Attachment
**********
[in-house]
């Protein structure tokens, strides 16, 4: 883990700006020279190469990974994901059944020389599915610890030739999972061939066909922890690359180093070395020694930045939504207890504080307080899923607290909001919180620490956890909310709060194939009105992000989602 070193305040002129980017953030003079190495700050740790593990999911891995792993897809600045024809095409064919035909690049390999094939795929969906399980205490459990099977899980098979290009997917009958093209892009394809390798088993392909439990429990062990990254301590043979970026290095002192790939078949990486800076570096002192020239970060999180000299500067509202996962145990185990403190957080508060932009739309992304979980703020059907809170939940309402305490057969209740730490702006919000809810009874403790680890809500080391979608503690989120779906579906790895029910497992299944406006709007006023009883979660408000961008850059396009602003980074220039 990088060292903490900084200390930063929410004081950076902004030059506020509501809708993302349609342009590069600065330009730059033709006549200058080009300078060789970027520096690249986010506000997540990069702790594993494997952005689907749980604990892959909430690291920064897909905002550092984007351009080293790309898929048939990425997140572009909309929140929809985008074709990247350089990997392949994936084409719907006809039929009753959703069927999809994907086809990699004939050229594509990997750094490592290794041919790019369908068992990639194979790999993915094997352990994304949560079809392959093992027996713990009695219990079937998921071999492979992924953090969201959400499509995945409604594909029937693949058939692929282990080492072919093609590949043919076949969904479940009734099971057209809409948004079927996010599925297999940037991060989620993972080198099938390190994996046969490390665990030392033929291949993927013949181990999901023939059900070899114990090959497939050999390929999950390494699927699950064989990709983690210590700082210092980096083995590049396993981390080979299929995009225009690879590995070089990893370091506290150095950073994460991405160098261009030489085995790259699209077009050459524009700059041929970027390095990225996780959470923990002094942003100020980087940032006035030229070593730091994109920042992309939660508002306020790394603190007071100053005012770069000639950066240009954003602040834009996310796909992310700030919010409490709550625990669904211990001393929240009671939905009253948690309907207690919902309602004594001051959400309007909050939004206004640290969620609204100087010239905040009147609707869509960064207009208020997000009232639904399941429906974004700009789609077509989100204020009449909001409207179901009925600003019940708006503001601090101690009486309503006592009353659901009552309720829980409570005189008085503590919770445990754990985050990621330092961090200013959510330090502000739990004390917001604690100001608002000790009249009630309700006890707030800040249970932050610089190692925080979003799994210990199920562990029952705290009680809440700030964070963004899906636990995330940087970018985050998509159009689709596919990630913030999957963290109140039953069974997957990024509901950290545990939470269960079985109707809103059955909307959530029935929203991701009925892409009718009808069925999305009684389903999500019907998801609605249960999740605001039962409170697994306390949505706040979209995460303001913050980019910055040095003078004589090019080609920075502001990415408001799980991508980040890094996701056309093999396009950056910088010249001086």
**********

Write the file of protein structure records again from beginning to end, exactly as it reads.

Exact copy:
[in-house]
């Protein structure tokens, strides 16, 4: 883990700006020279190469990974994901059944020389599915610890030739999972061939066909922890690359180093070395020694930045939504207890504080307080899923607290909001919180620490956890909310709060194939009105992000989602 070193305040002129980017953030003079190495700050740790593990999911891995792993897809600045024809095409064919035909690049390999094939795929969906399980205490459990099977899980098979290009997917009958093209892009394809390798088993392909439990429990062990990254301590043979970026290095002192790939078949990486800076570096002192020239970060999180000299500067509202996962145990185990403190957080508060932009739309992304979980703020059907809170939940309402305490057969209740730490702006919000809810009874403790680890809500080391979608503690989120779906579906790895029910497992299944406006709007006023009883979660408000961008850059396009602003980074220039 990088060292903490900084200390930063929410004081950076902004030059506020509501809708993302349609342009590069600065330009730059033709006549200058080009300078060789970027520096690249986010506000997540990069702790594993494997952005689907749980604990892959909430690291920064897909905002550092984007351009080293790309898929048939990425997140572009909309929140929809985008074709990247350089990997392949994936084409719907006809039929009753959703069927999809994907086809990699004939050229594509990997750094490592290794041919790019369908068992990639194979790999993915094997352990994304949560079809392959093992027996713990009695219990079937998921071999492979992924953090969201959400499509995945409604594909029937693949058939692929282990080492072919093609590949043919076949969904479940009734099971057209809409948004079927996010599925297999940037991060989620993972080198099938390190994996046969490390665990030392033929291949993927013949181990999901023939059900070899114990090959497939050999390929999950390494699927699950064989990709983690210590700082210092980096083995590049396993981390080979299929995009225009690879590995070089990893370091506290150095950073994460991405160098261009030489085995790259699209077009050459524009700059041929970027390095990225996780959470923990002094942003100020980087940032006035030229070593730091994109920042992309939660508002306020790394603190007071100053005012770069000639950066240009954003602040834009996310796909992310700030919010409490709550625990669904211990001393929240009671939905009253948690309907207690919902309602004594001051959400309007909050939004206004640290969620609204100087010239905040009147609707869509960064207009208020997000009232639904399941429906974004700009789609077509989100204020009449909001409207179901009925600003019940708006503001601090101690009486309503006592009353659901009552309720829980409570005189008085503590919770445990754990985050990621330092961090200013959510330090502000739990004390917001604690100001608002000790009249009630309700006890707030800040249970932050610089190692925080979003799994210990199920562990029952705290009680809440700030964070963004899906636990995330940087970018985050998509159009689709596919990630913030999957963290109140039953069974997957990024509901950290545990939470269960079985109707809103059955909307959530029935929203991701009925892409009718009808069925999305009684389903999500019907998801609605249960999740605001039962409170697994306390949505706040979209995460303001913050980019910055040095003078004589090019080609920075502001990415408001799980991508980040890094996701056309093999396009950056910088010249001086």